Some of the names that were mentioned on the previous posts are vaguely familiar to me. I agree with this person about the differences between West Seattle and Ingraham. Years later, I learned that the student bodies at both West Seattle and Chief Sealth represented an entirely different socioeconomic demographic than at Ingraham. The students at Ingraham tended to be lower middle to middle class whereas the students at the other two schools were mostly blue collar. I noticed a general sense of apathy at Chief Sealth amongst the student body there. In those years, the dropout rate at both schools was above 15%. The final two years of high school meant a dramatic shift from an upbeat white collar environment at Ingraham with generally intelligent individuals to a downtrodden 'let's get married and have children' blue collar attitude at Sealth. I only recall about a dozen students at Sealth in my graduating class entering the UW even though at the time it was easier to be admitted than today. Sealth attracted low income families spanning the entire ethnic spectrum of Seattle even though West Seattle the neighborhood was mostly caucasian. Obviously, none of my observations apply today since most of these blue collar families have been pushed out by skyrocketing prices and of course forced bussing no longer exists. People and places can be affected by change. One minute a teenager can be reeling from the fact that his father the lawyer was caught by the FBI arranging phony marriages and then the next minute be a law school graduate himself with the added confidence of 20 years of experience dealing skillfully with all types of individuals. I was too intimidated to call people on their egotistical nonsense in high school. Still, I miss the people at Ingraham and believe that the previouis post has a valid idea about a middle school reunion. However, it is important to note that at all levels of schooling people are just haphazardly thrown together which means that ultimately all end up going their separate ways in the long run. Otherwise, why would reunions be held in the first place if everyone always kept in touch?

At Wed Jan 9 23:26:55 2008, Jarrod A Robertson ( wrote:

What up yo? How is everyone doing. Sorry I was MIA for so long. Life has been fun, I cannot begin to tell ya how it is. Finally caught to my big sis Susie (Haymond) Barnes. I guess the short of it, been doing some fun stuf and finally decided to settle down a bit. Just about to finish my AA degree and ready to move on to the U. Coaching football (like that was a surprise). What else? Hmmm drop a line I got lots of fun stories, just like the rest of ya'll.

At Mon Jan 14 03:34:04 2008, Christian Santiago ( wrote:

As I reflect upon the unique qualities that this class possesses, I have attempted to confirm that this is truly the case. Google searches into the existence of other class of 1990 sites from the remaining Seattle high schools leads me to believe that this is it. Not even Roosevelt or Garfield has had either a website or a reunion. A few days ago I uncovered a free version of and to my surprise there were already several students from this class listed. As we approach the 20 year anniversary of this class, I now wonder how some individuals have the ability to maintain open lines of communication across a relatively significant span of time. At this point in a person's life(mid-30's), it is easy to see that one's identity during their teen years is still in a state of radical change. If this is the case, then why do high school reunions possess such a powerful hold on our society's consciousness? After all, the person that you were in high school was not even close to being the finished product of who you would become in midlife and beyond. Notice how college and graduate school reunions are either few or nonexistent. In the media, there have been movies such as Grosse Pointe Blank that poke fun at our seemingly unexplained need to reconnect with our high school past. As one classmate states to the main character Martin Blank, "It's as if some of these people think that you can't evolve....". In reality, it can be that you evolve so much that you see everyone in a different light. High School reunions have a virtual cult-like iconic status in our society. It is not unusual at all to see 40 or 50 year reunions of classmates that really have only known each other a brief period of time. Perhaps it is the old adage of the story of an actual event getting better upon each retelling. Selective memory allows us to romanticize an event that objectively speaking was forced upon us by big brother the State. Even the ones that enjoyed learning would be compelled to agree that had they been given free reign I am sure would not elect to rise before 7am every morning five days per week so that starting at 7:45 am they can hear an instructor lecture on a topic that could be learned through self study at the library during a later time of day. I suppose it is the memory of high school as we recollect it rather than as it truly was objectively which gives cause to these gatherings.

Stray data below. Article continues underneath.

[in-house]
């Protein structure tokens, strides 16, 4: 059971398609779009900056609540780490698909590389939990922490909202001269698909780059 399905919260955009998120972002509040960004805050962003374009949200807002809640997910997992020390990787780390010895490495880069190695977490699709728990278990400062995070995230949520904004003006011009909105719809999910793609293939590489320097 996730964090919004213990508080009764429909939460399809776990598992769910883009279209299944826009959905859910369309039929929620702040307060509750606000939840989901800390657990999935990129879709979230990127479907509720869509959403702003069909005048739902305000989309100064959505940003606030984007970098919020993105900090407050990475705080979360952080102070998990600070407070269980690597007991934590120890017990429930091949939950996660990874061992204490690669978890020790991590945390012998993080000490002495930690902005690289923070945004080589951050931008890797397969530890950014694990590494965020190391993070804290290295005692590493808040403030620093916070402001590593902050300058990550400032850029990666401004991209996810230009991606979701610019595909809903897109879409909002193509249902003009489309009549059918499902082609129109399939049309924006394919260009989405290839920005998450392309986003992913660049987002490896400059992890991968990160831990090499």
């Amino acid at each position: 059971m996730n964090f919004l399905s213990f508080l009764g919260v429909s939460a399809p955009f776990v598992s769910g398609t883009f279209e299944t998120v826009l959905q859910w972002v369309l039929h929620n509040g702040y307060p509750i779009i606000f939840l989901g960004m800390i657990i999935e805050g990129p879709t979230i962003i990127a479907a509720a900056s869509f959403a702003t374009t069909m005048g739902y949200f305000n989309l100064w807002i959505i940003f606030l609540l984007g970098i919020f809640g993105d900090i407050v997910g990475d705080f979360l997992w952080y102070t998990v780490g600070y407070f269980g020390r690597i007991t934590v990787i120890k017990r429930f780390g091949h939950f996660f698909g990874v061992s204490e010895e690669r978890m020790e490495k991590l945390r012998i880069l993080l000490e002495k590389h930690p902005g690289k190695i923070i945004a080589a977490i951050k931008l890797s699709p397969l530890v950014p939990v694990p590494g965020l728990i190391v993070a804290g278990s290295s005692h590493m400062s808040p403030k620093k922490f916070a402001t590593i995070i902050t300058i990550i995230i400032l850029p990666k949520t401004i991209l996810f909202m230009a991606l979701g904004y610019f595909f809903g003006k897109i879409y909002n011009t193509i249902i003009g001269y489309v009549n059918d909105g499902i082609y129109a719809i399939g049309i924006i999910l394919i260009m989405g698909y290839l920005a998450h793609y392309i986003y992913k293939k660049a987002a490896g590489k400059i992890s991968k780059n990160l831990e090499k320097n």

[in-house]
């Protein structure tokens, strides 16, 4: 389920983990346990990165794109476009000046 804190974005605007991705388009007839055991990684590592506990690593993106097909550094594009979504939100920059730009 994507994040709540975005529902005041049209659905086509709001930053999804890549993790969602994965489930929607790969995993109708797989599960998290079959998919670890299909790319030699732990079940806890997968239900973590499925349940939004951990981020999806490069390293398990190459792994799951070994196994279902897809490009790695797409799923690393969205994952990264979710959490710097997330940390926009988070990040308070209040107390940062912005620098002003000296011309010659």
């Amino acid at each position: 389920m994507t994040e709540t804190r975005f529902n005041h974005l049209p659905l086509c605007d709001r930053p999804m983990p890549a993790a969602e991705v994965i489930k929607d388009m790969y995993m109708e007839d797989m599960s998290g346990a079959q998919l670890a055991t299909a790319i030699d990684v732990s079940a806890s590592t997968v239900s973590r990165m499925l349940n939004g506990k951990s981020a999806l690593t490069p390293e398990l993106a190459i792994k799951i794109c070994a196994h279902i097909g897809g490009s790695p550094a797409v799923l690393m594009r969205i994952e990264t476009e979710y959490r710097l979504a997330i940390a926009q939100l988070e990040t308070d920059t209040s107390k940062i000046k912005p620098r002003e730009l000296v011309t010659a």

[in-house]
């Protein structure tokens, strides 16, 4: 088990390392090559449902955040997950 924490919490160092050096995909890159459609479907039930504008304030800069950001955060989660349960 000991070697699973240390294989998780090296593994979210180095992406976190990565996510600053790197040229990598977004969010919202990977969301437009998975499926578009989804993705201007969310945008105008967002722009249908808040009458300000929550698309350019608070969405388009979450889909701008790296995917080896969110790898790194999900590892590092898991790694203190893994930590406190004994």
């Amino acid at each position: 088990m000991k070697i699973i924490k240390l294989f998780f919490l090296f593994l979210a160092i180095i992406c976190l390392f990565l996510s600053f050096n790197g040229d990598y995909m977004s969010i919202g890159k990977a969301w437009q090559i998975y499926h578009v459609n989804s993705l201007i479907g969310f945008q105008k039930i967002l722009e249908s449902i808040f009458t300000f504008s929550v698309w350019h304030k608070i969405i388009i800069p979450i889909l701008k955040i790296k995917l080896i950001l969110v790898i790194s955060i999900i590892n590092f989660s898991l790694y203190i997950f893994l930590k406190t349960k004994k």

At Mon Feb 25 10:41:58 2008, Tessa () wrote:

Well, doesn't look like anyone's been on here for quite a while. Just checking in to see how everyone was. Doing good here. Started a new joba few weeks ago. baby boy is doing great. He's 7 months now. And I'm expecting again, in October. So that will be #2 and the final one. We're very excited. I'm hoping it's a girl, so it evens; out the house, but I'll be happy with whatever we get, as long as they are healthy. House is doing good. Doing little updates here and there. The market has lowered the value to $10,000 less than we bought it for though, which SUCKS! But there's not much we can do about that. Other than just hope and pray it goes up int he next few years before we sell. Anyhow, hope everyone's doing well.

At Thu May 1 15:04:03 2008, Layne Benofsky ( wrote:

Howdy Folks! :) We're almost at 20 years. Holy Christ!

At Sat May 17 18:01:44 2008, Amy Thurber (Jackson) ( wrote:

Layne?!?!? How are you doing? What have you been up to? Great to hear from you!

At Fri Jun 6 10:33:56 2008, Greg Miller ( wrote:

I just found this so I am chiming in. It looks like no one has been on for a while. Cheers. -Greg

At Mon Aug 25 01:42:35 2008, Paul A Fashaw ( wrote:

How is everyone doing? I am just trying to find out who is on the 20yr reunion committee. If you have the info can you e-mail me. Our school and class was the best hands down. P